BUT NO REDUCTION IN THE MIN
. 1 >
sENTiwiENTAt Fergus falls
HtTTCHINSON SELftCTED AS THE
l'LAt'B FOR CO.WEKEXCE
- 9< r : -
.. i n « m ■ ..
REV. C. E. SBBPHttRD ACQUITTED.
Appointments for the Ensuing Year
to Be Made Public
Special Jo the Globe.
FERGUS FALLS, Minn, Oct. B.— Rev.
C. E. Shepherd was acquitted today by
the committee of the Methodist con
ference appointed to try him on the
charge of deserting his parish. Rev.
J. B. Hingley made a strong appeal
for support for Asbury hospital. Rev.
C. B. Breeount was superannuated and
will go South. Rev. C. W. Heard wag
appointed editor of Conference Exam
Hutchinson was selected as the place
for the next conference.
J. F. Fickard, G. E. Satterlee, Rev.
J. W. Swinnerton and R. H. Dempsey
were elected to full conference mem
The question of representation in the
general conference occupied the great
er part of the forenoon. There seems
to be a universal desire to give the
laity a larger representation, but a mo
tion to reduce the ministerial delegates
Mas defeated 34 to 36.
This afternoon's meeting of the con
ference was devoted to home mission
interests. Mrs. R. N. McKaig, wife of
the presiding elder of the St. Cloud
district, was in the chair. The absence
of Mrs. Waller, president of the home
missionary society, with all the reports,
prevented their presentation. Mrs.
William Burns gave", account of home
mission work in Liondon and this coun
try. She urged that more supplies be
sent to missionaries on the frontier.
Chas. Mitchell, of Minneapolis, describ
ed the good home mission societies
have done, particularly in the South,
educating young girls and training
them. Rev. John Clark, a full blood
ed Chippewa Indjan, and a member of
this conference, jsarig a hymn in his
own language. ' Mrs. J. B. Hingeley
also sang. Comftiitt^e work has been
in active progress, because all
the committees: >ver,e requested to be
ready to report tomorrow morning.
Very little has beeYi learned of the
work of the committee on appoint
ments, but it is rumored that W. A.
Shannon, presiding elder of Duluth,
will take a Minneapolis church. R. H.
Craig will take Thirteenth avenue
church. J. R. Davie will take Bloom
ington avenue. Hughes, Fielder and
Mitchell continue with their present
churches. R. R. Atchison will go to
Tonight a meeting of the conference
was devoted to education. Dr. Han
som presided. Dr. Innes. professor of
history at Hamline college, delivered
a well considered and earnest address
on "The Value of Higher Education."
R. W. Craig aftervards talked o.n for
eign missions. : *
Small Wheat Shipments.
GRAND FORKS, N. D., Oct. B.— Shipments
of wheat from this part of the Red river
valley have dropped off considerably in the
past few days owing^ to the fail in prices.
It is expected that it will increase to the
former large proportions by the middle of the
month. Farmers owning threshing figs are
said to be responsible for many of the rigs
being housed until next fall. Most of those
doing threshing charged nine cents forl it,
hut that price was gradually reduced to\as
low as four cents and • a large number have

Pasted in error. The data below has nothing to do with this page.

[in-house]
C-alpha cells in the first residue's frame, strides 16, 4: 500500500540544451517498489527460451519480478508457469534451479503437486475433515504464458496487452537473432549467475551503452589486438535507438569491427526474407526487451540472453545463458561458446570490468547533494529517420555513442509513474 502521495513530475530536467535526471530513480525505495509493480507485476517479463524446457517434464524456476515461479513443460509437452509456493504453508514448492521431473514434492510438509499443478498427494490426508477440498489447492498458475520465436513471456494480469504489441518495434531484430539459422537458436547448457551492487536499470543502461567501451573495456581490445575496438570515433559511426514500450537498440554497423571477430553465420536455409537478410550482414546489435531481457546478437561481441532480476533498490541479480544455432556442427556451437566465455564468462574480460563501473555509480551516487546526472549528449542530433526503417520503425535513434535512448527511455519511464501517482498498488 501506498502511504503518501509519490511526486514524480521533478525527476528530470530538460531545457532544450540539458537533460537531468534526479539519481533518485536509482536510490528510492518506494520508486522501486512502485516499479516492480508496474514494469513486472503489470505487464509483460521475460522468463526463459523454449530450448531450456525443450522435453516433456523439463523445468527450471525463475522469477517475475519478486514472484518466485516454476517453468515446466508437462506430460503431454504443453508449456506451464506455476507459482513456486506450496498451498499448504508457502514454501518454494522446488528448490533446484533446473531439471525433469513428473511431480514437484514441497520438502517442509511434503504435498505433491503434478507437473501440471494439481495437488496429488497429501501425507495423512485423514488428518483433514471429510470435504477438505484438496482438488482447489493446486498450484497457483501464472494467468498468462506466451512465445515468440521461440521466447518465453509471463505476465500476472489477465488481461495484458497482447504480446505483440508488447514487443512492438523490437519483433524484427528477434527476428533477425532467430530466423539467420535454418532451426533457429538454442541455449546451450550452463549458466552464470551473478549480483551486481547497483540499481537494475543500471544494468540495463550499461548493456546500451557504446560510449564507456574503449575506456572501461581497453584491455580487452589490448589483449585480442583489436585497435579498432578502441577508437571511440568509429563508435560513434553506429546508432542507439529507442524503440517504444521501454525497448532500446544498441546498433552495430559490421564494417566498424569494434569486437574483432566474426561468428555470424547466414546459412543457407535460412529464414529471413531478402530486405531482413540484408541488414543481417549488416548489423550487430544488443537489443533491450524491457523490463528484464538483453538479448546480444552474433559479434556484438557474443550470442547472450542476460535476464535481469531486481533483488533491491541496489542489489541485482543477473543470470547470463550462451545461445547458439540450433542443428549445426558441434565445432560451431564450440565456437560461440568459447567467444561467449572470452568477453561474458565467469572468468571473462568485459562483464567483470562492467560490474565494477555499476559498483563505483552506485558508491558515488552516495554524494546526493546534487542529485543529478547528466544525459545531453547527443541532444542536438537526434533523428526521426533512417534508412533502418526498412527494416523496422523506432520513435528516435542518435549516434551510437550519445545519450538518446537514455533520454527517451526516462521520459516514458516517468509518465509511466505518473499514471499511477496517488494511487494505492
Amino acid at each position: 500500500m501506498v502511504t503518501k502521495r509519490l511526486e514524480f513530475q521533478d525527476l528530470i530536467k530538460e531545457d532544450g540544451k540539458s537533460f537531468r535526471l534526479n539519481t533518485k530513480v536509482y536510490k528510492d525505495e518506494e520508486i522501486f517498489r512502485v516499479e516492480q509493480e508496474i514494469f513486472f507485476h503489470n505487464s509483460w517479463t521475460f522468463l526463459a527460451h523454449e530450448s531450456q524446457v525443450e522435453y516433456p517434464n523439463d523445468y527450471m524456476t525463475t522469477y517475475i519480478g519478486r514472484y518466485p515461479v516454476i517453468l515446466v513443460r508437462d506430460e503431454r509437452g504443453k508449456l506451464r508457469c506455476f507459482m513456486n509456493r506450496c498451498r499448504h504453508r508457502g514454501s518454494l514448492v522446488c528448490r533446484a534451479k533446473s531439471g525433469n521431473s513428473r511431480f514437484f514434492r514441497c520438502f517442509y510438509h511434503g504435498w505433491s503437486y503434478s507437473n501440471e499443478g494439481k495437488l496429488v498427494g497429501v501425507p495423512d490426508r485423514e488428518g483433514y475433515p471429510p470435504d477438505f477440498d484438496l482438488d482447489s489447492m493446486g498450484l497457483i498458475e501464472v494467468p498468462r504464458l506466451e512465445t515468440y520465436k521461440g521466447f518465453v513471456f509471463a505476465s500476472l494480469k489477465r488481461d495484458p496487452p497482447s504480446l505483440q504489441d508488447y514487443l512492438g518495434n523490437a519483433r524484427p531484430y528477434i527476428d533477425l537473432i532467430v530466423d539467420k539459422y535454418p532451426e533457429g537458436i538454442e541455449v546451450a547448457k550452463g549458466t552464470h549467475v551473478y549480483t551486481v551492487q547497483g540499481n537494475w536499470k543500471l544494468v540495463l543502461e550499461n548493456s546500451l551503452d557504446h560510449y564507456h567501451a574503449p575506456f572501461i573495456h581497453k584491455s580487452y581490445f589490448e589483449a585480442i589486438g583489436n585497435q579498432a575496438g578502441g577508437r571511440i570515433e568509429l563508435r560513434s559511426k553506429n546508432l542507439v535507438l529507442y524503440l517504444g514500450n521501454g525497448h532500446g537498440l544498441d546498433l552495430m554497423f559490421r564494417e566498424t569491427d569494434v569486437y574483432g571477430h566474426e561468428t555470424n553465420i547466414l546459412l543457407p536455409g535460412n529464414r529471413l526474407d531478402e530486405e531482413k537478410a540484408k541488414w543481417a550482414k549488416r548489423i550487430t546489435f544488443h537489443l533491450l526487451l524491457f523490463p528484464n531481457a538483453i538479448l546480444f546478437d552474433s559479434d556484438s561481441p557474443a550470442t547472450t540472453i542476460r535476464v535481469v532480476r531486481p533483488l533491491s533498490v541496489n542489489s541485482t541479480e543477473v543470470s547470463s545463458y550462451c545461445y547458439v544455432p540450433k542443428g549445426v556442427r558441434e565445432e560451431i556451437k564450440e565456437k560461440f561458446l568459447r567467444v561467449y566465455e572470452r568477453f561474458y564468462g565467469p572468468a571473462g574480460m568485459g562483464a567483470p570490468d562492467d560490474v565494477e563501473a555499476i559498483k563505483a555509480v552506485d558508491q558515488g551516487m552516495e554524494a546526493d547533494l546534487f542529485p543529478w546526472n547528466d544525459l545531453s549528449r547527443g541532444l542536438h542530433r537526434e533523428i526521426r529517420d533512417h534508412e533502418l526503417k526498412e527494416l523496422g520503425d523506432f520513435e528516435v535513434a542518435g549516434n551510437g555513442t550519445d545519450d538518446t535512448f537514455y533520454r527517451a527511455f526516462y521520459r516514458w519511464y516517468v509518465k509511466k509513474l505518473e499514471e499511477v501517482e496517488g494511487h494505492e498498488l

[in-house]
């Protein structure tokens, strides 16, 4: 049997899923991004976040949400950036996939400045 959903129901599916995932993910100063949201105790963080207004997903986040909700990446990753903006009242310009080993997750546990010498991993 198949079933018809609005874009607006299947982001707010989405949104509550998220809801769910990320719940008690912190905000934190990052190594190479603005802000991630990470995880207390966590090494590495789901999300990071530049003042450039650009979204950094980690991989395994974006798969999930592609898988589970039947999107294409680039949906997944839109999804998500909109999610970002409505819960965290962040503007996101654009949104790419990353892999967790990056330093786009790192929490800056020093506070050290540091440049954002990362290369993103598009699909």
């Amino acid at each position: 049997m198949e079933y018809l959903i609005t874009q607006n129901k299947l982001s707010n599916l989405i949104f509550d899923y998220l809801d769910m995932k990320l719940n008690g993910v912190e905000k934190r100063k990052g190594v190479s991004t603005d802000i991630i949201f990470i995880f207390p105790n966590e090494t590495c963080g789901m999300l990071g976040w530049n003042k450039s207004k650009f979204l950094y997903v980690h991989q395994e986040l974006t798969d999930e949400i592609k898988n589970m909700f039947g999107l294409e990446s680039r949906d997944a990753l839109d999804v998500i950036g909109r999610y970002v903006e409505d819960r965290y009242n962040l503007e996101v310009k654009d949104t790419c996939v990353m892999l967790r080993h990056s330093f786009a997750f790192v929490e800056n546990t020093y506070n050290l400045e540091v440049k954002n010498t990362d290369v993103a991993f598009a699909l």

Quit. The most successful threshers claim
that It is impossible to do the work for that
money and pay wagea.
Collided on n Turntuble.
GRAND FORKS, N. D., Oct. B— C. J. Rag
ers, a Great Northern brakeman, was in
jured in a collision at Crookston on Wednes*
day night. The collision was caused by the
switch being left set for the turn table, which
allowed the heavy through fre ght from the
switch to crash into a waiting engine. Both
engines were wrecked, one of them being
thrown almost across the street. Several
freight cars were smashed and their con
tents scattered. Rogers was the only person
hurt, and he was thrown from the top of a
furniture ear, injuring his ankle. He was
brought to Grand Forks for treatment.
Grocers Gathered at Duluth.
DULUTH, Minn., Oct. B.— The Northwestern
Wholesale Grocers' association is in session
here today. Those present from outside the
city are: George R. Newell, John Dunham,
H. L. Jackson, Howard Morton. James Blame,
Hugh Garrison, of Minneapolis: John S. Kel
ly, Charming Seabury. J. H. Beck. John H.
Alien, of St. Paul; Charles C. Haupt, James
A. Brown, of Fergus Fa.:is, and F. S. Lycan,
of Grand Forks. N. D. The meeting is secret
and the nature is claimed to be of interest to
nobody but themselves.
Stopped Water Works Construction.
Special to the Globe.
ALBERT LEA, Minn., Oct. B.— Government
by injunction is being enjoyed in Albert Lea
for this afternoon. Aid. Gilbert, of the third
ward, enjoined the city from proceeding with
the proposed extension of the sewers and
water ma.ns, on the ground that there is no
money in the city treasury and that the maxi
mum limit of indebtedness allowed by the
charter, has been reached and passed. There
is a prospect for a red-hot fight with further
proceedings when Judge Whyteck returns
from holding court in Austin. The injunction
have been issued by the court commissioner.
Five Horses Burned.
Special to the Globe.
HURON, S, D., Oct. ".—By the burning of
a barn in Lakeside township, Lafayette Will
iams lost five head of heavy draft horses,
harness, etc., and two horses belonging to
Henry Latter were so badly burned that they
had to be ki'.led. Mr. Williams and party had
been threshing nd put tb.3 horses into a
barn near by for the • ght, leaving one of
the crew to care for them. A lantern was
overturned and the bay caught fire, soon
enveloping the barn in flames. The loss is
a severe one to all concerned.
WASHINGTON, Oct. B.— Northwestern pen
sions were granted yesterday as follows:
South Dakota — Original: Edward Allen,
Frankfort. Reissue: William Hodges. Elk
Point. Widows: Jenfiett C. Squire, Alexan
j dria: Mary A. Haitriy. Wflkonda. Minnesota —
Orieinal: " Barney Nedam. Pipostons; Dura
Corbin. Little Falls- Thoflaas R. Briggs, How
ard Lake. Additional! 'Frank Honde. Little